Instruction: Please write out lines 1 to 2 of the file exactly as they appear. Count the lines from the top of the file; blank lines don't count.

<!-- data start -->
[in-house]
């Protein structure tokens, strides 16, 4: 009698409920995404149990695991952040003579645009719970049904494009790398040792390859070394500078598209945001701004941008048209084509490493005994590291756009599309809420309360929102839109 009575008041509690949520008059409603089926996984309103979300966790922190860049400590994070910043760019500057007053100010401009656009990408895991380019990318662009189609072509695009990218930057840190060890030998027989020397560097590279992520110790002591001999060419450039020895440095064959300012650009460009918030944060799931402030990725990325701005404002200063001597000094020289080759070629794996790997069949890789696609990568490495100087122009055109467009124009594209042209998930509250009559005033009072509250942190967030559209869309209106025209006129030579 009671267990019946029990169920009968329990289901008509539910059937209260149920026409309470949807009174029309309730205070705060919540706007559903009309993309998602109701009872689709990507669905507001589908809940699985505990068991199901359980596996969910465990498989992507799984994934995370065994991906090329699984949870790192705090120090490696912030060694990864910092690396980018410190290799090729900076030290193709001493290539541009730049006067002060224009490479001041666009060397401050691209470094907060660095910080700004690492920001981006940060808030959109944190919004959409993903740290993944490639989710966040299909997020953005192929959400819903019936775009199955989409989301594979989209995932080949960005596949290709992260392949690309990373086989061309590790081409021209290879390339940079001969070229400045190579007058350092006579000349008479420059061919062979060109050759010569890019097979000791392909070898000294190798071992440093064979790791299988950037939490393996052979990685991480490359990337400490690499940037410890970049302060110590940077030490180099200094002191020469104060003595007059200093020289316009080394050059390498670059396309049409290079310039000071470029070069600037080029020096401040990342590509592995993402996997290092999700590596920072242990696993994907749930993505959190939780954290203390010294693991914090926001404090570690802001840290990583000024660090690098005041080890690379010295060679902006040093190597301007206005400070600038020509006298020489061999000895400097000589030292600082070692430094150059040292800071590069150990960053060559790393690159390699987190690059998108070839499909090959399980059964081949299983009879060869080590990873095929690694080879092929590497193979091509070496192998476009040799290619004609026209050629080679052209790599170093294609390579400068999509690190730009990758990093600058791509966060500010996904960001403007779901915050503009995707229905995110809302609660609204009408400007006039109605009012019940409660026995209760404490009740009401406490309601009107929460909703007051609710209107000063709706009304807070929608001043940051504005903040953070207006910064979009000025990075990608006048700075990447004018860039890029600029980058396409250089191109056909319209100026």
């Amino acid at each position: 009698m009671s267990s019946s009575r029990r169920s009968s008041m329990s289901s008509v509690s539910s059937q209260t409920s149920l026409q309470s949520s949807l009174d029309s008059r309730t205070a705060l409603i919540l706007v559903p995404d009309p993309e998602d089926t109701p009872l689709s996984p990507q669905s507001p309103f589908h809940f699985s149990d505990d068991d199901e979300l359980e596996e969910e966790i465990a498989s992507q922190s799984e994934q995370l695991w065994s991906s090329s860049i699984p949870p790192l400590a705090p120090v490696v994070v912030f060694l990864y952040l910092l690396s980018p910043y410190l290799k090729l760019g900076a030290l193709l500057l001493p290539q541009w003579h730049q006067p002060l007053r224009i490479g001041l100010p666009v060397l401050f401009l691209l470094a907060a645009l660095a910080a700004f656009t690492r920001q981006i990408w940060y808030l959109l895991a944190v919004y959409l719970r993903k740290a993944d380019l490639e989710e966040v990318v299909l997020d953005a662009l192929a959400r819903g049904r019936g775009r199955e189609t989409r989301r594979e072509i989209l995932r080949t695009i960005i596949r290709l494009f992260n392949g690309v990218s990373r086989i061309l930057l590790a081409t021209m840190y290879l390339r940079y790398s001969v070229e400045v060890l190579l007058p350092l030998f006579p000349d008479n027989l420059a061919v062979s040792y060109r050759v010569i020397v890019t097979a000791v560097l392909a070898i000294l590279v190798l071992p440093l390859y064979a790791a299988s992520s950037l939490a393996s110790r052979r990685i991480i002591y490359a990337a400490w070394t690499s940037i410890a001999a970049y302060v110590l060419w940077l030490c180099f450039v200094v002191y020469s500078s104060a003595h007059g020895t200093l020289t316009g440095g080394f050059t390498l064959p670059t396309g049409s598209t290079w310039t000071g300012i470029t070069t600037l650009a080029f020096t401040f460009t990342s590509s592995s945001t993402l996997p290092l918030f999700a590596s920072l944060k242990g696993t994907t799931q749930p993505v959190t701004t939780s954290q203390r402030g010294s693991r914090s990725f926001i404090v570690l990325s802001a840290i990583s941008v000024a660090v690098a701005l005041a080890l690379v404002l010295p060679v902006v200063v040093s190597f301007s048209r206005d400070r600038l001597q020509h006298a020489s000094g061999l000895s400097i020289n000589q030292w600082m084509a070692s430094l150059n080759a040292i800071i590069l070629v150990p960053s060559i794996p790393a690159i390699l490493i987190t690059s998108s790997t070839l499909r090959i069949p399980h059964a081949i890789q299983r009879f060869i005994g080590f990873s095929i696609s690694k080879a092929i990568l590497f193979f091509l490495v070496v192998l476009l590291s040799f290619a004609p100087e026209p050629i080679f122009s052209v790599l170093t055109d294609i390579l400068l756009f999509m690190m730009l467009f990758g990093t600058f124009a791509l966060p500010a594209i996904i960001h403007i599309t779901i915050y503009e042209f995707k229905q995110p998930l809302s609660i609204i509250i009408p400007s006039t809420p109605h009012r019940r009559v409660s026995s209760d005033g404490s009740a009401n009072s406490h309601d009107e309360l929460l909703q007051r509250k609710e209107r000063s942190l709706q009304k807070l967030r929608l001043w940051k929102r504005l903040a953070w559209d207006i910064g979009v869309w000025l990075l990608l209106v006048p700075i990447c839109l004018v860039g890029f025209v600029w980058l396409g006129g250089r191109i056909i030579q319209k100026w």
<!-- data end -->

[in-house]
């Protein structure tokens, strides 16, 4: 009698409920995404149990695991952040003579645009719970049904494009790398040792390859070394500078598209945001701004941008048209084509490493005994590291756009599309809420309360929102839109 009575008041509690949520008059409603089926996984309103979300966790922190860049400590994070910043760019500057007053100010401009656009990408895991380019990318662009189609072509695009990218930057840190060890030998027989020397560097590279992520110790002591001999060419450039020895440095064959300012650009460009918030944060799931402030990725990325701005404002200063001597000094020289080759070629794996790997069949890789696609990568490495100087122009055109467009124009594209042209998930509250009559005033009072509250942190967030559209869309209106025209006129030579 009671267990019946029990169920009968329990289901008509539910059937209260149920026409309470949807009174029309309730205070705060919540706007559903009309993309998602109701009872689709990507669905507001589908809940699985505990068991199901359980596996969910465990498989992507799984994934995370065994991906090329699984949870790192705090120090490696912030060694990864910092690396980018410190290799090729900076030290193709001493290539541009730049006067002060224009490479001041666009060397401050691209470094907060660095910080700004690492920001981006940060808030959109944190919004959409993903740290993944490639989710966040299909997020953005192929959400819903019936775009199955989409989301594979989209995932080949960005596949290709992260392949690309990373086989061309590790081409021209290879390339940079001969070229400045190579007058350092006579000349008479420059061919062979060109050759010569890019097979000791392909070898000294190798071992440093064979790791299988950037939490393996052979990685991480490359990337400490690499940037410890970049302060110590940077030490180099200094002191020469104060003595007059200093020289316009080394050059390498670059396309049409290079310039000071470029070069600037080029020096401040990342590509592995993402996997290092999700590596920072242990696993994907749930993505959190939780954290203390010294693991914090926001404090570690802001840290990583000024660090690098005041080890690379010295060679902006040093190597301007206005400070600038020509006298020489061999000895400097000589030292600082070692430094150059040292800071590069150990960053060559790393690159390699987190690059998108070839499909090959399980059964081949299983009879060869080590990873095929690694080879092929590497193979091509070496192998476009040799290619004609026209050629080679052209790599170093294609390579400068999509690190730009990758990093600058791509966060500010996904960001403007779901915050503009995707229905995110809302609660609204009408400007006039109605009012019940409660026995209760404490009740009401406490309601009107929460909703007051609710209107000063709706009304807070929608001043940051504005903040953070207006910064979009000025990075990608006048700075990447004018860039890029600029980058396409250089191109056909319209100026």